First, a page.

BELLOWS FALLS -- The soft opening of a former mill on Wednesday started a new chapter of Sustainable Valley Group's mission to bring environmentally-sustainable businesses to a section of the village known as The Island.
Dave Bonta and Tonia White, the individuals responsible for bringing the two new enterprises to 30 Island St., joined SVG board members and members of the public for a ribbon-cutting at the facility to usher in the next phase of the Green Island Project. The project is one of several for SVG, a 501(c)(3) nonprofit dedicated to generating financially and environmentally sustainable economies. It aims to improve and beautify The Island by revitalizing its old buildings and attempting to bring in "green" businesses to create jobs.
Bonta started RReal Warm LLC about a year ago and says the company will manufacture solar furnaces designed by Rural Renewable Energy Alliance (or RReal), a Minnesota-based company. White is the thrift store/textile recycling director for Southeastern Vermont Community Action (SEVCA), a nonprofit, and will oversee the recycling of textiles sent to places in need.
SVG Director Gary Fox and said his organization recently received a certificate of occupancy, meaning "we can get in there and start getting set up."
He said Wednesday was a big step for the Green Island Project.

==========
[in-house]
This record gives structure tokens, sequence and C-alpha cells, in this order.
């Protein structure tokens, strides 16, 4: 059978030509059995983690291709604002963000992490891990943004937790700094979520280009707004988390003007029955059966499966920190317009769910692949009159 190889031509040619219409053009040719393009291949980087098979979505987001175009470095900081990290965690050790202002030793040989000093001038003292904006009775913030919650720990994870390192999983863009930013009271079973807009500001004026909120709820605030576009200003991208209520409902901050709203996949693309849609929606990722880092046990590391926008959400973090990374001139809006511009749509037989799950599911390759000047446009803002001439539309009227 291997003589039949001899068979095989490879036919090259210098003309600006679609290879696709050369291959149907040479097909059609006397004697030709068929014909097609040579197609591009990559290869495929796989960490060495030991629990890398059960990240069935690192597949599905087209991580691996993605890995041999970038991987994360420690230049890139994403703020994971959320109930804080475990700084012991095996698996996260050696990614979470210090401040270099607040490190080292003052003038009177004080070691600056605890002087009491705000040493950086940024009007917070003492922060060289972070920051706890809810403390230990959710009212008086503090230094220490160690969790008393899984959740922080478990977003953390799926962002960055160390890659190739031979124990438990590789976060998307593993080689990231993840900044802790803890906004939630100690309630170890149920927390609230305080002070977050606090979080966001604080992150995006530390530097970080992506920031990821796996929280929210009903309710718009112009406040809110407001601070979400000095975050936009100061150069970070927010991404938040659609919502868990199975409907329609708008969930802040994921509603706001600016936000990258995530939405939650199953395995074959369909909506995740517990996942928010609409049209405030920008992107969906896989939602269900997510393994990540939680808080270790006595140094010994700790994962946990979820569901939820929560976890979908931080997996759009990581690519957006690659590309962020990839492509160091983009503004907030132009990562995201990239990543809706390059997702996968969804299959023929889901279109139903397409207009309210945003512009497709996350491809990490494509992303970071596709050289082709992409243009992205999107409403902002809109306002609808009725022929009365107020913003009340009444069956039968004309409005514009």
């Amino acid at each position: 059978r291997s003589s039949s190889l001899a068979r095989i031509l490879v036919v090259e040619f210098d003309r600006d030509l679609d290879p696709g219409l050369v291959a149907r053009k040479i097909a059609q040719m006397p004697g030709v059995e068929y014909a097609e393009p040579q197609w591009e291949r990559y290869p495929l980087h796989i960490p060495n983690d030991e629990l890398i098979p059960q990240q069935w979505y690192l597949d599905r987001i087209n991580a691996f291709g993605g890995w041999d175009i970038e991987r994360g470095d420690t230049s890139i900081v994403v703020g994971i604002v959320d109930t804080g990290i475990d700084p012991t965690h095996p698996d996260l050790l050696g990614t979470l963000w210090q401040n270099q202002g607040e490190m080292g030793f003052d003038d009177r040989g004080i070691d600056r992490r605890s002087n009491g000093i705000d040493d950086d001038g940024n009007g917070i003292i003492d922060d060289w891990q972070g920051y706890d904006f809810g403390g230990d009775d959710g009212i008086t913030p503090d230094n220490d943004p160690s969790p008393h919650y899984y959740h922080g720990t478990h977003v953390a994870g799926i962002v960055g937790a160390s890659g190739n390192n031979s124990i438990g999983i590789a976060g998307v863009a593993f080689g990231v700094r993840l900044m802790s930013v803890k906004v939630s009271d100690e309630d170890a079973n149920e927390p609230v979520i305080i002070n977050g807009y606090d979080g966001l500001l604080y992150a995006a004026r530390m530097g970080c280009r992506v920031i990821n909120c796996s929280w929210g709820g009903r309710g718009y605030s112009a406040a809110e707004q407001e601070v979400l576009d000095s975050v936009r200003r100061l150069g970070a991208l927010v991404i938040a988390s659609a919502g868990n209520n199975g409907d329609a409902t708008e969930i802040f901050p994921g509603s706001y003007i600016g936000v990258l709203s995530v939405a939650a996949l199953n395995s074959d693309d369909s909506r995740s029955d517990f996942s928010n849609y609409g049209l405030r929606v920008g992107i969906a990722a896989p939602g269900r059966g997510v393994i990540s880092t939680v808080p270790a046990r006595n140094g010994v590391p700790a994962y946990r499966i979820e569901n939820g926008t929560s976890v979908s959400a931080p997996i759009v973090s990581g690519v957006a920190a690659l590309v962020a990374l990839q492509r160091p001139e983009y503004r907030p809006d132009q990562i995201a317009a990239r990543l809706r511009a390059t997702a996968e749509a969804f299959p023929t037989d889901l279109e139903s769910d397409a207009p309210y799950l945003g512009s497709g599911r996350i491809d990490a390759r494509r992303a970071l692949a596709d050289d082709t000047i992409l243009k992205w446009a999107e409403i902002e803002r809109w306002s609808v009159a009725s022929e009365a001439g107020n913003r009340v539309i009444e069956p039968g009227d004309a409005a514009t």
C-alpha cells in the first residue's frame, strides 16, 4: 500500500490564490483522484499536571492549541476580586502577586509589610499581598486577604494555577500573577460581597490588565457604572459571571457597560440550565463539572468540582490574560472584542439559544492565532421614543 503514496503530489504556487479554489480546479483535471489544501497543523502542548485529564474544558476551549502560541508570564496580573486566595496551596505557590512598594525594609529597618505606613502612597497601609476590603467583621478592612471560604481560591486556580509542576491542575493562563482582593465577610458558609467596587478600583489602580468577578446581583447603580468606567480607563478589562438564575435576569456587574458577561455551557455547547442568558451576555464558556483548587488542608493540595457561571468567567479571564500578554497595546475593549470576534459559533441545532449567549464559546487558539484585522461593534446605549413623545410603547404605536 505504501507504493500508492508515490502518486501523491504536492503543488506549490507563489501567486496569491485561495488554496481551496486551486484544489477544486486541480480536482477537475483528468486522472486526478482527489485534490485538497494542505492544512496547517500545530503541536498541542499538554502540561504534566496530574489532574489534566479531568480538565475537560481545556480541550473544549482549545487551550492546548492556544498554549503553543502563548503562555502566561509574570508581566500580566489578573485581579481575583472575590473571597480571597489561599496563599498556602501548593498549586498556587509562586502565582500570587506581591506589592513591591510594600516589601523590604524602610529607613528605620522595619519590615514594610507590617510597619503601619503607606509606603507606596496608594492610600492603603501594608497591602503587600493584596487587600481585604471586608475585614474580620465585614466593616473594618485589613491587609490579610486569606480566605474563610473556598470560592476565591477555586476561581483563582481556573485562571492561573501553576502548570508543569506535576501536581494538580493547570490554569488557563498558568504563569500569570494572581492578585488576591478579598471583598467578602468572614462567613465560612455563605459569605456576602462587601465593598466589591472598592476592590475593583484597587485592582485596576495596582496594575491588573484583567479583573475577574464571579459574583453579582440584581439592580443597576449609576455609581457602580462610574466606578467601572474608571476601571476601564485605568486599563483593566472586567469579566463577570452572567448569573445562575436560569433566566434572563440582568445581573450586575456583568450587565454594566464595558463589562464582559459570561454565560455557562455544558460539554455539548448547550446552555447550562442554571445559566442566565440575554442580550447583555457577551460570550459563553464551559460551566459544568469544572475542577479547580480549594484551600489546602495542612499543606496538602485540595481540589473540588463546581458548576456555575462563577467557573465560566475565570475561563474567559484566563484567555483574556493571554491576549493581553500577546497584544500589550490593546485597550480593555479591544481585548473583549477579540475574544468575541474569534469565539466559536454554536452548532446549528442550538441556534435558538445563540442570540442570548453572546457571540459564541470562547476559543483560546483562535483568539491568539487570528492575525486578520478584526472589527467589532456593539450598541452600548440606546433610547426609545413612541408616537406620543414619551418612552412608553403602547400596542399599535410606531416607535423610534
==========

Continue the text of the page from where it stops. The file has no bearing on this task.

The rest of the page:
"It establishes a track record," he told the Reformer. "It shows that you've taken an abandoned mill building, turned it into a high-performing facility that is well-insulated, air-tight, (with) renewable energy and you have quality tenants there creating jobs and you have financing that you're paying back."
Fox said the facility will employ five people in its early stages and 10 later on.
Bonta told the Reformer his business will be able to manufacture the products RReal devises via a technology transfer agreement.
"I was out there. The quality is impeccable," he said. "I'm proud to be able to build them here."
He said he hopes to start manufacturing by January, as he must first establish a strong customer base.
"You have to build a market before you build a product," he said. "Building a bunch of products and then shopping for a market is business suicide."
Bonta also said RReal Warm will get the opportunity to innovate and "if we innovate (RReal is) going to give us a certain amount of royalties."
Fox said RReal Warm's furnaces are certified by the Solar Rating & Certification Corporation. This means owners of households using them can get state or federal tax credits.
White explained SEVCA's large compactor has been recycling textiles at 30 Island St. since a certificate of electrical occupancy was received on Monday, Aug. 12. She said 15 bales of fabric -- ranging from 1,000 to 1,200 pounds -- have been recycled at the new facility so far. The textiles include clothes SEVCA cannot sell at its four Good Buy Stores in Bellows Falls, White River Junction and Springfield and those donated from other thrift stores.
"Ninety percent is being re-worn somewhere else, either in the Third World or some even coming back into the U.S.," she said next to a stack of bales.
White said SEVCA has been baling recycled textiles since 2007 and she hopes to ship 80,000 pounds every month. She said it takes 80 to 100 trash bags of clothes to make one bale.
Domenic Poli can be reached at email@example.com, or 802-254-2311, ext. 277. You can follow him on Twitter @dpoli_reformer.